Just when everyone thought 4K televisions were going to rule 2018, the tech industry decides to one-up itself. Samsung, LG, and TCL all showed off their snazzy 8K televisions at the biggest European tech show, IFA 2018, last week. They’re not just a concept anymore (the first 8K TV debuted at CES 2013). Samsung’s QLED 8K TV is set to hit the stores end-September.
A standard 4K TV boasts a resolution of 3840×2160 pixels, which adds up to almost 8.3 million pixels. 8K technology will be twice of that squeezed into a paper thin frame. That’s a whopping 33 million pixels, each individual one coming together to generate a crystal-clear, ultra-sharp image.
But does anyone need that level of technology now? 8K is still very much in its infancy, and there’s hardly any streamable content that can proudly show off its fancy badge-of-honour. Even Netflix — champions of content streaming — only has a maximum of an Ultra HD resolution, which is a simpler term to say 4K.
The biggest blockbuster that was filmed entirely in 8K was Marvel’s Guardians of the Galaxy Vol. 2. Shot on RED’s WEAPON 8K VV cameras, the movie grossed over US$863 million (S$1.1 billion) worldwide. It definitely made its mark at the box office. But that’s just one movie, and there are only so many times you can watch Groot repeat the same three words.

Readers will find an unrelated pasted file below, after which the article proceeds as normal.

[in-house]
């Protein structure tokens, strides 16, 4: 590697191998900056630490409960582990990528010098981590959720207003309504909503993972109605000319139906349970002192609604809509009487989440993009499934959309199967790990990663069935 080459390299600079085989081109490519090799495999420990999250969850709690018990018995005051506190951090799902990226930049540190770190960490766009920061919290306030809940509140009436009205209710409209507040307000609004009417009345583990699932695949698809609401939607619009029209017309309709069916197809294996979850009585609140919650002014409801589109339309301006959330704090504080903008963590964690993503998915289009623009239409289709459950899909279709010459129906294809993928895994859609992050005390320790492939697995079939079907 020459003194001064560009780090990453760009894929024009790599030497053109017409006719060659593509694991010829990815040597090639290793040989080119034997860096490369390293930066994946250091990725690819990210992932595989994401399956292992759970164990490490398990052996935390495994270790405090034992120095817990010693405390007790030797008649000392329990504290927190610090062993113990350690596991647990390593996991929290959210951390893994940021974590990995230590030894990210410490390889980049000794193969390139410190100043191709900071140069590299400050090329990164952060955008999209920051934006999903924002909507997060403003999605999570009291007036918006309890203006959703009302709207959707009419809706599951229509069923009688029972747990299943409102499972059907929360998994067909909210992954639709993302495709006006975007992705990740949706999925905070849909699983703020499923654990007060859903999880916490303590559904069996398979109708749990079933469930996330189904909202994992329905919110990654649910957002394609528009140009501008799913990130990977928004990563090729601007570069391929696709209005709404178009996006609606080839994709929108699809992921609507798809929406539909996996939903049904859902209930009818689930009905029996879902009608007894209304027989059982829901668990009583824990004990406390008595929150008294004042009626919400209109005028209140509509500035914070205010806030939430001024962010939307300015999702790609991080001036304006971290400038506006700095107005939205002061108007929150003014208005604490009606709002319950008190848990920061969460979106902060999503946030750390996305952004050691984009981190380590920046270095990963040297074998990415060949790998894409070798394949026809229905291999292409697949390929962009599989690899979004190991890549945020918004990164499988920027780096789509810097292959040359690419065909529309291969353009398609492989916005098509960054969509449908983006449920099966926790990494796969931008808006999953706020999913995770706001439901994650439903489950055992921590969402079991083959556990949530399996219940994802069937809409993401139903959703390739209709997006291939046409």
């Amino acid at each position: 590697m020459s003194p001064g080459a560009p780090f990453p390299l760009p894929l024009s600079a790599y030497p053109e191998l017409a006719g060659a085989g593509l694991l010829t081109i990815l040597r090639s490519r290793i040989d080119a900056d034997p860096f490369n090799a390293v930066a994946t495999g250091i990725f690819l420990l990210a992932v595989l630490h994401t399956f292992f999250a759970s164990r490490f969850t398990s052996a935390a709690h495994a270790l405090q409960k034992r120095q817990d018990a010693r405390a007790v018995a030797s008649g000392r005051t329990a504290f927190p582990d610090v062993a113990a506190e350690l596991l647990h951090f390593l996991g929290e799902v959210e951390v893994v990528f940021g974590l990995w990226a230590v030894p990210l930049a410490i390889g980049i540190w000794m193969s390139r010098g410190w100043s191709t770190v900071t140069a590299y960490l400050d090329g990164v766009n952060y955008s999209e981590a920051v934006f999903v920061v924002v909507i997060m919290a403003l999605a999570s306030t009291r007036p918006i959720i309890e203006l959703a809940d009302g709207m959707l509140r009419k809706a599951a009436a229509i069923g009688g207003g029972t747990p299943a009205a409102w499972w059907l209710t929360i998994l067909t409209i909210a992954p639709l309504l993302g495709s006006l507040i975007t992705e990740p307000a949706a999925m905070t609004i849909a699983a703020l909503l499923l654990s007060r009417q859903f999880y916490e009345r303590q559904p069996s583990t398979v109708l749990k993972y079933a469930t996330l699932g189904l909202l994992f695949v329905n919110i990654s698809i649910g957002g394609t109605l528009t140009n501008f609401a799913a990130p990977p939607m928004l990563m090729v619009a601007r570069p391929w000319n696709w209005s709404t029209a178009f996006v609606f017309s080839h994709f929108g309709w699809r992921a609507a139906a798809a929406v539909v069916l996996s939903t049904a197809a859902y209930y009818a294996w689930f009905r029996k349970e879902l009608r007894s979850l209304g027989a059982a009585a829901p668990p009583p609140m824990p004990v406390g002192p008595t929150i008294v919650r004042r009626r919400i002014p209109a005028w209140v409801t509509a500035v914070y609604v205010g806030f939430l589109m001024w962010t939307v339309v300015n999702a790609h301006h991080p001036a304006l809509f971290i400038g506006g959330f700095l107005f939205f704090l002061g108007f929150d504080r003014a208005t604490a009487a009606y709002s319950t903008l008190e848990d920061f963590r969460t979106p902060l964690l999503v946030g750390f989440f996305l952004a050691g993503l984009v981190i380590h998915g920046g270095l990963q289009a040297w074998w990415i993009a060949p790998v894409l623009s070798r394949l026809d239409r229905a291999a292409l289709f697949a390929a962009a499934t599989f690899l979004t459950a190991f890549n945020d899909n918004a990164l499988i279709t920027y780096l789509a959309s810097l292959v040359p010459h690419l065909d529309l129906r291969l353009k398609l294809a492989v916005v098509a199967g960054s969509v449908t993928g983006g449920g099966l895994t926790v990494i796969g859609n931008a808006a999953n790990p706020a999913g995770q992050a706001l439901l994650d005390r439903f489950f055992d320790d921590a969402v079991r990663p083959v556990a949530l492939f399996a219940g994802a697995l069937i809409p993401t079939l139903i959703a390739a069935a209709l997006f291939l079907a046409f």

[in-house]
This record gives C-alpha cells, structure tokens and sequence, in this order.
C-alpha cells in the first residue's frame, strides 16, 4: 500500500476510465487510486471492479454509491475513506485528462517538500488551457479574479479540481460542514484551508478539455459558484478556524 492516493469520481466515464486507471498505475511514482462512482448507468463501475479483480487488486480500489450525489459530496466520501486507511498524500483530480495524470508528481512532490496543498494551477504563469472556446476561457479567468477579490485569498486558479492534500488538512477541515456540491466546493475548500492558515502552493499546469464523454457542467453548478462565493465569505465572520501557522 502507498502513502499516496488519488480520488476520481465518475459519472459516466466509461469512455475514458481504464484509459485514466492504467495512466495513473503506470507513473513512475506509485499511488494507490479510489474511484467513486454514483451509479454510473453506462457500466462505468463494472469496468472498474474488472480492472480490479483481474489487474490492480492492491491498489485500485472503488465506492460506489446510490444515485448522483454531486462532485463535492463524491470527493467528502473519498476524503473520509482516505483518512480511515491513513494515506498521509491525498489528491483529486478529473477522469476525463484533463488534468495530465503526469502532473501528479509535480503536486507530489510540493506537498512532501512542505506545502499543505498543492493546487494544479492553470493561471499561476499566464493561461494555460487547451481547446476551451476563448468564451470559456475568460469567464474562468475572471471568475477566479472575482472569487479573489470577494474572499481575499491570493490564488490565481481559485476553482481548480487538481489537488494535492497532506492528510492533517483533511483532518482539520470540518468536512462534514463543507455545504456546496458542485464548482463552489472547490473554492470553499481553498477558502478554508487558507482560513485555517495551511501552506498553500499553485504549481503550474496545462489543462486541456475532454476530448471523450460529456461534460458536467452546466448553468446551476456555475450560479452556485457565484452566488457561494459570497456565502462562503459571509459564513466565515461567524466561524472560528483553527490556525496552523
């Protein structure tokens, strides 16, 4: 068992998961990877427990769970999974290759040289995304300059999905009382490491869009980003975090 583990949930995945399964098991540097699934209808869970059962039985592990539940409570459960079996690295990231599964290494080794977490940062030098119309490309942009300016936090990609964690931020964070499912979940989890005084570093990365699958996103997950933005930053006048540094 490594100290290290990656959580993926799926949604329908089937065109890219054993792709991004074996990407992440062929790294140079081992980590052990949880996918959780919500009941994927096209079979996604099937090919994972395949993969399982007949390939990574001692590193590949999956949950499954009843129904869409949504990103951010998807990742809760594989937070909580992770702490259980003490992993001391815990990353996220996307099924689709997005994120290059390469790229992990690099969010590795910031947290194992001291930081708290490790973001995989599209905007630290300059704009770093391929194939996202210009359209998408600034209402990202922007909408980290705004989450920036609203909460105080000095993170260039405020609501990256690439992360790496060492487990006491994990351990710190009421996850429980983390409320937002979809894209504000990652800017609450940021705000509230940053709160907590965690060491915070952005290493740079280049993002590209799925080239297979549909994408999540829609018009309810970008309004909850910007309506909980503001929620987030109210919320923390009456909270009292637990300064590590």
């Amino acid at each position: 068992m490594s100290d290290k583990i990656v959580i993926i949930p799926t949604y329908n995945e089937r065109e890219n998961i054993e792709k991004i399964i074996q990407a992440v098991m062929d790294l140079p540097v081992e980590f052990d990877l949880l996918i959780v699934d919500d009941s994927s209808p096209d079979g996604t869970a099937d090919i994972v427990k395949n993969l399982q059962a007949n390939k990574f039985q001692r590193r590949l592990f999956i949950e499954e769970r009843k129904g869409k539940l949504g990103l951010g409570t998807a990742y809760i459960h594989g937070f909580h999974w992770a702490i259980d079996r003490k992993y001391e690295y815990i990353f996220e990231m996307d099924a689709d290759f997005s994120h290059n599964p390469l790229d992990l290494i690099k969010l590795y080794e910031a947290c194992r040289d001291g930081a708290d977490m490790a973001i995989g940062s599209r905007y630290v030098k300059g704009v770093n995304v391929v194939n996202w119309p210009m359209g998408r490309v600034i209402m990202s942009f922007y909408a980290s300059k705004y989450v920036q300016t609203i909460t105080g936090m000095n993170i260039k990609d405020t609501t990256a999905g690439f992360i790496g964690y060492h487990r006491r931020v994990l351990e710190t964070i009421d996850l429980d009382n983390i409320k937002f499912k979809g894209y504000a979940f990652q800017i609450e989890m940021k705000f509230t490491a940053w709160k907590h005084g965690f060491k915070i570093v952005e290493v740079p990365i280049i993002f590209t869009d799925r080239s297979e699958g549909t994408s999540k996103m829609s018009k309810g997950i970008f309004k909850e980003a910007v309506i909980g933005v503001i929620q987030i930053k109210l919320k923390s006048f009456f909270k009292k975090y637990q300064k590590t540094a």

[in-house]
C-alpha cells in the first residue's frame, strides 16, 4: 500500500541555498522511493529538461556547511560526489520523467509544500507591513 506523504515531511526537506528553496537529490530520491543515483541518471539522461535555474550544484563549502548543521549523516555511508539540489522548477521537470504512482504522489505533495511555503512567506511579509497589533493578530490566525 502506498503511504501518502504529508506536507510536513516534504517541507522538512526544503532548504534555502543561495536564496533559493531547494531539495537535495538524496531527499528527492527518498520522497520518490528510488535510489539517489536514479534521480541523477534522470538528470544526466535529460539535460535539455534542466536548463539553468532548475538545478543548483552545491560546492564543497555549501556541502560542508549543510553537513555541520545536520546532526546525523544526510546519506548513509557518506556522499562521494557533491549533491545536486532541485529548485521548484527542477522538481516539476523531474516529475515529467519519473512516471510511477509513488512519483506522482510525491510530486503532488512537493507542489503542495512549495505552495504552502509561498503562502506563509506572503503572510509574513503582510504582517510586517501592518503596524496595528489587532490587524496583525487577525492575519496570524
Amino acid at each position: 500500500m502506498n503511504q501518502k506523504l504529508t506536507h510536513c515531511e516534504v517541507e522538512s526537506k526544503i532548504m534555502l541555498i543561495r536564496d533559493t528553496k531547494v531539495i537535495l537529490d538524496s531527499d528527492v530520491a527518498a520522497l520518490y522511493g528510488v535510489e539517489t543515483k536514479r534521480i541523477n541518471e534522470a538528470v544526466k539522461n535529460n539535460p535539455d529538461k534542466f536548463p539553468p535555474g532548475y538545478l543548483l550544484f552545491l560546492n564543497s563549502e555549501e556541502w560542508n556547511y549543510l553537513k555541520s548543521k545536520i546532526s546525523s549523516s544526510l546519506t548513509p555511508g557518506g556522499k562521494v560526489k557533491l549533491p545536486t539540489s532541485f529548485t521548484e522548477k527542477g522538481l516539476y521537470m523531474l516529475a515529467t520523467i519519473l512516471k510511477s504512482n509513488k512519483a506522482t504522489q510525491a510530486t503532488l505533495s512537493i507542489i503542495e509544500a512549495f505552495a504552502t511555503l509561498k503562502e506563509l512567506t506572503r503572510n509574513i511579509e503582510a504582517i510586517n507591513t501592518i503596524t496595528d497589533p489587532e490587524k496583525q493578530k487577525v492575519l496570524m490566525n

Besides, 2018 is the year of mobile. Our smartphones and tablets with their OLED and retina displays are more than enough for the average pair of eyes. You can also take your movies and TV shows with you on the go with a single tap.
The commercialisation of 8K televisions is just the first step in taking high-definition to the next level. But as Neil Hunt, Netflix Chief Product Officer said in an interview, “The future of TV is in better pixels, not just more of them.” There is no need for you to go out and buy an 8K television now unless you’re a tech junkie set on future-proofing your home. It will take years before you’ll find a drama series worthy of its pixels. By then, 16K televisions will be the next big thing.